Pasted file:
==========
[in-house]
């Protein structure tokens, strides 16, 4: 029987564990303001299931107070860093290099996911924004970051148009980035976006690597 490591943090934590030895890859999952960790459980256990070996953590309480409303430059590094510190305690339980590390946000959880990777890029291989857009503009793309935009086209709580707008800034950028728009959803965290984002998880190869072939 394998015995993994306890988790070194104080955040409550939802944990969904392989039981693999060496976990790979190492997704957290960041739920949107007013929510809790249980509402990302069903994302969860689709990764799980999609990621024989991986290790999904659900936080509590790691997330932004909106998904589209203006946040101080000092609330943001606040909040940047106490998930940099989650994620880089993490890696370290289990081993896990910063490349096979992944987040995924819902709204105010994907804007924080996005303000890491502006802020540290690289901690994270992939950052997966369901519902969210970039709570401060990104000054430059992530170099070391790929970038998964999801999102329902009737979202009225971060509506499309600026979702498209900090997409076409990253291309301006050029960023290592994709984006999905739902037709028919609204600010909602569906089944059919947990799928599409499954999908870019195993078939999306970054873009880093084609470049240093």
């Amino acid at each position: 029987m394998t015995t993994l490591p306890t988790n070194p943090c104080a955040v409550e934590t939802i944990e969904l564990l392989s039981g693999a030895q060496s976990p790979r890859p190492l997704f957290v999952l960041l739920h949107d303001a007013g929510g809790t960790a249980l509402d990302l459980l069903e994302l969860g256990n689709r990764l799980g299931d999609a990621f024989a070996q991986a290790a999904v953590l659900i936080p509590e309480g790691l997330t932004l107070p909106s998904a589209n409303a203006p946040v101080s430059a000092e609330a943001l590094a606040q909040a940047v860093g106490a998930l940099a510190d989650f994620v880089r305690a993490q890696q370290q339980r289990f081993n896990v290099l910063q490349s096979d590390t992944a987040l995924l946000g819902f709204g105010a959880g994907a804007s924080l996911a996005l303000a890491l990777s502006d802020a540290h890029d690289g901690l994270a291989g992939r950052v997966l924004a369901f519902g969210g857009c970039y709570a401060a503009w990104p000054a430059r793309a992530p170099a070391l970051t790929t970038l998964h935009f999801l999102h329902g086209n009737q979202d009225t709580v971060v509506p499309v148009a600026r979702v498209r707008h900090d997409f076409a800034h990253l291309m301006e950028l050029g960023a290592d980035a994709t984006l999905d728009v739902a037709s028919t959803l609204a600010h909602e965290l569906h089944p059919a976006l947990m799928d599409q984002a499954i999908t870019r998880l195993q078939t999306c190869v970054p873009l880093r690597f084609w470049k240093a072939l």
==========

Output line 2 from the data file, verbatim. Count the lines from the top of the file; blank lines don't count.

């Protein structure tokens, strides 16, 4: 029987564990303001299931107070860093290099996911924004970051148009980035976006690597 490591943090934590030895890859999952960790459980256990070996953590309480409303430059590094510190305690339980590390946000959880990777890029291989857009503009793309935009086209709580707008800034950028728009959803965290984002998880190869072939 394998015995993994306890988790070194104080955040409550939802944990969904392989039981693999060496976990790979190492997704957290960041739920949107007013929510809790249980509402990302069903994302969860689709990764799980999609990621024989991986290790999904659900936080509590790691997330932004909106998904589209203006946040101080000092609330943001606040909040940047106490998930940099989650994620880089993490890696370290289990081993896990910063490349096979992944987040995924819902709204105010994907804007924080996005303000890491502006802020540290690289901690994270992939950052997966369901519902969210970039709570401060990104000054430059992530170099070391790929970038998964999801999102329902009737979202009225971060509506499309600026979702498209900090997409076409990253291309301006050029960023290592994709984006999905739902037709028919609204600010909602569906089944059919947990799928599409499954999908870019195993078939999306970054873009880093084609470049240093």